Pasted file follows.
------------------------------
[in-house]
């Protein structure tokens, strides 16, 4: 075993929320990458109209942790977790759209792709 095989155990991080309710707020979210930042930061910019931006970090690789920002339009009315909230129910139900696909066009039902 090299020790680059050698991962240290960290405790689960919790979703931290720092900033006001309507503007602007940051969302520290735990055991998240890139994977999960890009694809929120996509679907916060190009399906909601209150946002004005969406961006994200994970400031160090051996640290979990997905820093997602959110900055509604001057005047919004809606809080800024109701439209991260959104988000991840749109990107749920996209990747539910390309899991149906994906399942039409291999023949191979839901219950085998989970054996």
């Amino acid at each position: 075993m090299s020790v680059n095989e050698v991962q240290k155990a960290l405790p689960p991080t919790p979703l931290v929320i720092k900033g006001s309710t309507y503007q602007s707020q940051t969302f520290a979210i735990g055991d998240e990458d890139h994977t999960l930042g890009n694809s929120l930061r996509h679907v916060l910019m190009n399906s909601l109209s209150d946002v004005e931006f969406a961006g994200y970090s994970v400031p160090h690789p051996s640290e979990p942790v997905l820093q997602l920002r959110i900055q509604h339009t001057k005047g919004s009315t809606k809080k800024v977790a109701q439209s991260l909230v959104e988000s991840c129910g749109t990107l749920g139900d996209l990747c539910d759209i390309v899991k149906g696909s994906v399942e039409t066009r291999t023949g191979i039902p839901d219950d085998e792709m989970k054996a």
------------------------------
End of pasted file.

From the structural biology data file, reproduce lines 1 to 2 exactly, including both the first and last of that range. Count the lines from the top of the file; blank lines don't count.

[in-house]
């Protein structure tokens, strides 16, 4: 075993929320990458109209942790977790759209792709 095989155990991080309710707020979210930042930061910019931006970090690789920002339009009315909230129910139900696909066009039902 090299020790680059050698991962240290960290405790689960919790979703931290720092900033006001309507503007602007940051969302520290735990055991998240890139994977999960890009694809929120996509679907916060190009399906909601209150946002004005969406961006994200994970400031160090051996640290979990997905820093997602959110900055509604001057005047919004809606809080800024109701439209991260959104988000991840749109990107749920996209990747539910390309899991149906994906399942039409291999023949191979839901219950085998989970054996």